The issue of maternity leave can be tough to navigate, especially in advance. It’s difficult to predict what it will feel like when your baby is born, and impossible to know what your baby’s needs will be. People’s relationships to their jobs can change over the course of a pregnancy, or even over the course of the time they take off afterward. In fact, as you anticipate your baby’s birth, you might feel like your priorities swing from one side to the other over the course of a day. Career goals and commitment to work can feel stronger than ever when you’re expecting a child (after all, you’ve got a family to support now). But then there’s the question of who’s taking care of your child while you work, and all the separation and trust issues that go along with those things.
Two NY Times pieces this week took on the issues that come up around maternity leave, and talked about dealing with them in a respectful, responsible way— and on the contrary, how to be sure to leave your boss with a bad taste in her mouth.
Hint: Don’t take three months of paid leave, then come back and quit two days later.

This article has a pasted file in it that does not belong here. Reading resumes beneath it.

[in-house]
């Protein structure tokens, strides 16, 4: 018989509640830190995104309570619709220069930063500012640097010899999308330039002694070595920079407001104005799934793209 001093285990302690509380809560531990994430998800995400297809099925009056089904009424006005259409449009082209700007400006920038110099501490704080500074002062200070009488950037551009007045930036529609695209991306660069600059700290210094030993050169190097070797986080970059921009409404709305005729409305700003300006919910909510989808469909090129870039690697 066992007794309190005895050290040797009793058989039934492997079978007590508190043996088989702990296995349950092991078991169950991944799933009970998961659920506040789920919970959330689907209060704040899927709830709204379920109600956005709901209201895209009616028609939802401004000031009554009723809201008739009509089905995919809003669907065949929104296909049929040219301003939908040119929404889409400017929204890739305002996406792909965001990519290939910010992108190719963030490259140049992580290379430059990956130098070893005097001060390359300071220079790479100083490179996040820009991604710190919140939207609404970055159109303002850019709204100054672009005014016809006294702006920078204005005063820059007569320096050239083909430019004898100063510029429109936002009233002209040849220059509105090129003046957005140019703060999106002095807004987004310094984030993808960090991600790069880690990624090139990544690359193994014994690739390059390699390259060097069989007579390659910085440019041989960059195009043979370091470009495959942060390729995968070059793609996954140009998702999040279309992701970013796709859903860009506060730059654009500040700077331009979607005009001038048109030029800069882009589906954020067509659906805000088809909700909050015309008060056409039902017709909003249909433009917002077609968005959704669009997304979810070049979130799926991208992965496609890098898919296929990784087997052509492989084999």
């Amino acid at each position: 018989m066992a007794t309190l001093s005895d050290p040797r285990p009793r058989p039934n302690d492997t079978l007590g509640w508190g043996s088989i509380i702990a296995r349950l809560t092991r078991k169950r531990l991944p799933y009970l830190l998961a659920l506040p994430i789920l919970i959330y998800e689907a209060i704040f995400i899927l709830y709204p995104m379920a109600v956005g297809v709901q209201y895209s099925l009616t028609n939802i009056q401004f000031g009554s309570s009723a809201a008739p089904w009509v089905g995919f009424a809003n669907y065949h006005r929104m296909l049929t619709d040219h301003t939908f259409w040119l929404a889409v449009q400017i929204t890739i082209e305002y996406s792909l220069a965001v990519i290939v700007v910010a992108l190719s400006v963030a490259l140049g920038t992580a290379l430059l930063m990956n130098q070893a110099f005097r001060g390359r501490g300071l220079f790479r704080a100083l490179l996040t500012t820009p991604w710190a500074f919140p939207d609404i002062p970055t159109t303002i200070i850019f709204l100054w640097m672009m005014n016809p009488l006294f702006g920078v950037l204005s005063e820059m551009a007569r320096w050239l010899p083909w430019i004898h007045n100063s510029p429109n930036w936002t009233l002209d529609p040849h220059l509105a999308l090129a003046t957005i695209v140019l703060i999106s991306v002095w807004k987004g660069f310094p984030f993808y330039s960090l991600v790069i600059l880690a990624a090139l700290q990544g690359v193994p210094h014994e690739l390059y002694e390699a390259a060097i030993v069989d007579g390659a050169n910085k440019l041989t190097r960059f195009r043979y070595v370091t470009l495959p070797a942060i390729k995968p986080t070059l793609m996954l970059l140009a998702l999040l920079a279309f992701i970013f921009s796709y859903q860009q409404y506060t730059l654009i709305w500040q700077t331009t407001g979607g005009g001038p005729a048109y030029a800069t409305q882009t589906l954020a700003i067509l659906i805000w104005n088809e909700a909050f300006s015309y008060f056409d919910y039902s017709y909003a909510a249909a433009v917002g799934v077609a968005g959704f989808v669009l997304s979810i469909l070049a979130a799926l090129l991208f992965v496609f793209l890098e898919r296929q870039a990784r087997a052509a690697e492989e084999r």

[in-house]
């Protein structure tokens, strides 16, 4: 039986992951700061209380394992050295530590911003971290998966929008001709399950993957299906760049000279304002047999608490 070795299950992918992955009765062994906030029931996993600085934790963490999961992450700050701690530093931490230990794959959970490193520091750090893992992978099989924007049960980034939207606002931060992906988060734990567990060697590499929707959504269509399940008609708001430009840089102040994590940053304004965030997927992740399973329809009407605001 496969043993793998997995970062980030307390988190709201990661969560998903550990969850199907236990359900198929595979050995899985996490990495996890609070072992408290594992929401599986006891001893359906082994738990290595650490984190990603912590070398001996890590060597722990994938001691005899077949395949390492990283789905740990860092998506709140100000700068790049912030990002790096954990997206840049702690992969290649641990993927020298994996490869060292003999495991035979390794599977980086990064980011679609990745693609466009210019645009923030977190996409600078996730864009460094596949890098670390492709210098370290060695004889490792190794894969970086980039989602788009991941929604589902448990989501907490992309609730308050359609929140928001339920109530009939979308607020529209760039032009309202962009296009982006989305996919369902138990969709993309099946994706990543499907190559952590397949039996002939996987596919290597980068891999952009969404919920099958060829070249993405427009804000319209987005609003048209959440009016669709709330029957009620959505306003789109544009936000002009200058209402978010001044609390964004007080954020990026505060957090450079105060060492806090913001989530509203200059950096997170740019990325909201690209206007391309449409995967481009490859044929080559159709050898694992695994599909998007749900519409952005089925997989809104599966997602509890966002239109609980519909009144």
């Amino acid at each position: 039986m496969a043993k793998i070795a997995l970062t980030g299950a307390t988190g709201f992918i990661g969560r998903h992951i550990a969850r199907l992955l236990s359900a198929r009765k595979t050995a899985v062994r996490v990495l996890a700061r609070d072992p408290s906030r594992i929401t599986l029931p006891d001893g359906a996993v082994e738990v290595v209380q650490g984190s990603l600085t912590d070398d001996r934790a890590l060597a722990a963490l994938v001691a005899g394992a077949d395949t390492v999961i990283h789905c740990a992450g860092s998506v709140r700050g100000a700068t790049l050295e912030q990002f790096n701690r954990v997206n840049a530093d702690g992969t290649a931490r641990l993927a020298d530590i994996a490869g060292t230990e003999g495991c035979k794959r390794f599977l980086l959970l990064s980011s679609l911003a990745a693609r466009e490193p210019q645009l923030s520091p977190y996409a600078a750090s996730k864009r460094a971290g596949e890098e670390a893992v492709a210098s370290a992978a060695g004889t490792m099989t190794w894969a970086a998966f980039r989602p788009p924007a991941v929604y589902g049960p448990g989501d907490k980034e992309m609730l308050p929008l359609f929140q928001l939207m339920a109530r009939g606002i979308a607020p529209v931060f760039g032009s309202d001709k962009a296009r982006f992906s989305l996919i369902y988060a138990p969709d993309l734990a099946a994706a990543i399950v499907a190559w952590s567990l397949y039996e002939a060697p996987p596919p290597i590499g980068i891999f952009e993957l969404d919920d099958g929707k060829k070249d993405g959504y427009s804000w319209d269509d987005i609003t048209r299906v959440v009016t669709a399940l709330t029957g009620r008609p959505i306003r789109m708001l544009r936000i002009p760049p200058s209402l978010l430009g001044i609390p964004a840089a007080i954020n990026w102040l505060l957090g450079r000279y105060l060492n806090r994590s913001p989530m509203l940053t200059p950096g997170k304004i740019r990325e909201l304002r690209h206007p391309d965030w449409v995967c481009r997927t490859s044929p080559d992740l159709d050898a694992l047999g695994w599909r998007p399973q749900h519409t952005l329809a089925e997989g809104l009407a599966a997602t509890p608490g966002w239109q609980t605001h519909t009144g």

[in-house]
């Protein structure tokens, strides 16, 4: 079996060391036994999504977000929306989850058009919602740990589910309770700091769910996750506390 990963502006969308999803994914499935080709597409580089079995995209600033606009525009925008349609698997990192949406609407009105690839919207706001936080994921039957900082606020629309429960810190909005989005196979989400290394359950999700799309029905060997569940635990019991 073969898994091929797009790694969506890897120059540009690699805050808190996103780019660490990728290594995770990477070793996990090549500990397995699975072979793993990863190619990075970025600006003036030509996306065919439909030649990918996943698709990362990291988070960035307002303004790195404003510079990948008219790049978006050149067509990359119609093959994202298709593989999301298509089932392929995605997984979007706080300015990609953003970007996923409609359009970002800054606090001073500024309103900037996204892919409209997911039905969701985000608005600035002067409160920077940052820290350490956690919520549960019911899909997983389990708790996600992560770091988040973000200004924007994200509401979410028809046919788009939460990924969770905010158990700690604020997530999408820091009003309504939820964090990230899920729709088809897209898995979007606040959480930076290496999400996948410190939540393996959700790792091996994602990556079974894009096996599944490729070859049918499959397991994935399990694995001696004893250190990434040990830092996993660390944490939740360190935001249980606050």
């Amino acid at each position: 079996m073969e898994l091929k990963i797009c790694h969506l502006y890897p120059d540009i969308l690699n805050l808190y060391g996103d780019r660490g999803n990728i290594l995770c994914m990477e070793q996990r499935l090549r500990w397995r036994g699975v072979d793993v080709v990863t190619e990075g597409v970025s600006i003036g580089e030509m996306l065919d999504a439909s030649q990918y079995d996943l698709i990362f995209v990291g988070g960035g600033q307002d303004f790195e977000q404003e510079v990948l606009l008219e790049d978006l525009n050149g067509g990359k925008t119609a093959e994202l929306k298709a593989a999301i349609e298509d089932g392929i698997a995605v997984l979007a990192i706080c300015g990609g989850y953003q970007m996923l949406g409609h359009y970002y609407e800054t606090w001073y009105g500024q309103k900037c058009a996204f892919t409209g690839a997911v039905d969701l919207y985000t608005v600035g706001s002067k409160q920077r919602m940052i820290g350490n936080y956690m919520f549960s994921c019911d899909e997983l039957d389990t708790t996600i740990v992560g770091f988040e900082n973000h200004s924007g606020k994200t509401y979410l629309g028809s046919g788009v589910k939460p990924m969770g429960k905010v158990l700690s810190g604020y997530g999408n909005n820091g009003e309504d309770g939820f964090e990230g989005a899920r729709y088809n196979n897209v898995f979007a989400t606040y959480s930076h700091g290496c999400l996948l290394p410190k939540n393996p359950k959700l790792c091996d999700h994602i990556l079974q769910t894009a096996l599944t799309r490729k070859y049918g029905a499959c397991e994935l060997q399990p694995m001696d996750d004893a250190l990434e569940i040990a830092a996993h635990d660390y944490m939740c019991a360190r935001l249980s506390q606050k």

Both pieces were written from the business owner’s P.O.V., offering advice to other business owners about how to smooth the transition of female employees’ leave. And both provide some great insight into the way women’s choices affect the companies they work for.They’re also a great source of creative solutions to problems that might come up in an employer/employee relationship when the employee becomes a parent.
Including a guide for small business owners on how to foster good communication and a productive transition, and an interesting, if questionable, proposal about how to encourage new moms to make definitive choices sooner (bribe them to quit??) the two pieces provide a range of perspectives. Be sure to check out the comments, where dozens of working (and formerly working) moms have chimed in with their own experiences and opinions.
The postpartum period can be all-consuming. It’s easy to see how women might be less mindful of the businesses that have depended on them, and to some degree, supported them, before they entered this phase of life. Although every parent ultimately needs to make the choice that works best for her family, it’s so helpful to get some perspective about what that might mean to others, and some advice about how to do it well.